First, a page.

What is Taekwon-do?
Taekwon-Do in this country
first operated under the auspices of the United Kingdom Taekwon-Do Association
The Association was formed in 1967 when Grand Master Rhee Ki Ha (then V Dan black belt) came to the UK from Korea. The UKTA is part of a larger group – The International Taekwon-Do Federation (ITF), which was founded by General Choi Hong Hi, IX Dan.
It was General Choi who personally evolved and brought Taekwon-Do to fruition during the 1930's and 1940's, until it was officially named by the Korean Government on the 11th April, 1955.
does 'Taekwon-Do' mean?
Taekwon-Do literally means, "Way or Art of hand and foot".
Tae means "to smash, kick or destroy with the foot"
Kwon means "to smash or destroy with the hand"
Do means "way or art".
It is, however, more than this, it is the scientific use of the body in a method of self-defence, conditioning the body, both physically and mentally, to gain maximum uses of its facilities.
Taekwon-Do is truely a Martial Art, having been used in the Korean War and is now a compulsory part of the training schedule of every Korean Solider.
2007 marked the 40th Anniversary of the foundation of the UKTA and the 10th Anniversary of our Grand Master holding the Grand Master title. He was the first Master to be award the title by the late General Choi. If it was not for the dedications and sacrifices of General Choi Hong Hi, the Founder of Taekwon-Do, we would not have been given the opportunity to practice this great art. He devoted his whole life to the invention, development of the art of Taekwon-Do and did his everything to give his legacies to the new generations to the end of his life.
Rhee Ki Ha
Grand Master Rhee began his training and came to be regarded as the number one pioneer instructor – being the first instructor to leave Korea for the purpose of teaching Taekwon-Do.
He took the bold step of leaving his homeland and family to come halfway across the world to the UK in order to spread the art he loved. Then, in 1967, the teaching of Tae Kwon-Do in Britain began in earnest, initially with a military theme on bases across the country, eventually spreading to many non-military schools.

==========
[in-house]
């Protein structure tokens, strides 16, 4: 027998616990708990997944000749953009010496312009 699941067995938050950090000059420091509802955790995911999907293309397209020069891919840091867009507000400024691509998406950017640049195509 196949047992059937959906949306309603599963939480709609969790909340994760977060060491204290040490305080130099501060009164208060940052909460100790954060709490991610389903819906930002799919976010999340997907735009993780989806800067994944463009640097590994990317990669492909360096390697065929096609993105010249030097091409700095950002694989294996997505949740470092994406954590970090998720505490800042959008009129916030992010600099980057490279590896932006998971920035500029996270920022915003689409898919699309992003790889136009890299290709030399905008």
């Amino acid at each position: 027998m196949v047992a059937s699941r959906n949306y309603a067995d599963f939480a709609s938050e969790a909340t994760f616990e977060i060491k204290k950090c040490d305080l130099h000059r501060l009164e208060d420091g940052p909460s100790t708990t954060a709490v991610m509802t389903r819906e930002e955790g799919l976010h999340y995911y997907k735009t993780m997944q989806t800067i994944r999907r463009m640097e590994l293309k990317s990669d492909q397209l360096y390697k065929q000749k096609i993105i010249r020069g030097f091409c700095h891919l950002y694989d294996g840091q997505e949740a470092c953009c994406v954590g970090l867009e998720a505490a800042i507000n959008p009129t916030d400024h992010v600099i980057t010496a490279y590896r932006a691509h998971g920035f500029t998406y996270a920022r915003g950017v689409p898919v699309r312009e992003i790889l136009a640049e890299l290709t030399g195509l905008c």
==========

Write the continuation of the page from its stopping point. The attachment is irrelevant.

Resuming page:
Using contacts made in Singapore while founding the Singapore Taekwon-Do Association, Mr. Rhee, then V Dan, started to earn his living doing what he did best – teaching Taekwon-Do! the mainstay of his operation was the Royal Air Force. Service men who had learned the Art in Singapore invited Mr. Rhee to teach the here in the UK and the classes proved to be very popular. They grew into what we call the United Kingdom Taekwon-Do Association.
Grand Master Rhee's development went hand in hand with the formation of the UKTA. He recalls one particular memory:
"We had no money for badges or stationary or peripheral items and I used an embroidery machine for embroidering the badges on to the suits which we used to use. I did three, I think. I kept one and gave the other two to students."
There was no magic leap in Grand Master Rhee's promotion. Soon after the formation of the UKTA, he was promoted to VI Dan and was then engaged in helping on an international scale – being honoured with inclusion into the ITF World Masters Demonstration Team, which frequently toured the world.
The mid-seventies was a boom time for all Martial Arts – a programme from that time showing Master Rhee's promotion to VII Dan. This programme quotes the existence of 50 non-RAF schools of Taekwon-Do and over 20 RAF schools.
At that time, the UKTA was run by a committee and the country was divided into twelve areas, each one represented by one committee member. Four Taekwon-Do tournaments were held annually and gained so much popularity that they were split over two days for the British Open – Taekwon-Do was here to stay!
In 1981 Master Rhee was promoted to VIII Dan Black Belt by the ITF President and Founder, General Choi Hong Hi, making Master Rhee one of the very few to correctly and properly reach this goal – training, researching and teaching Taekwon-Do for the minimum period of seven years since his promotion to VII Dan.
Master Rhee says "You
can liken Martial Arts to flowers. It is a matter of preference. If you say
the rose is the nicest flower and then destroy all others, then you have nothing
to compare the rose to – and it loses it uniqueness. If there was only
Taekwon-Do, you could not compare it to any other martial art and could not,
therefore, appreciate its depth, power, grace, and scientific superiority".
In 1997 was probably one of the greatest year in the history of the UKTA, not only was it the year that the association celebrated its 30th anniversary but also its founder and president attain the highest accolade in Taekwon-Do. In July of the year, Master Rhee was promoted to IX Dan Black Belt, Grand Master, the first time a British citizen has gained such a grade.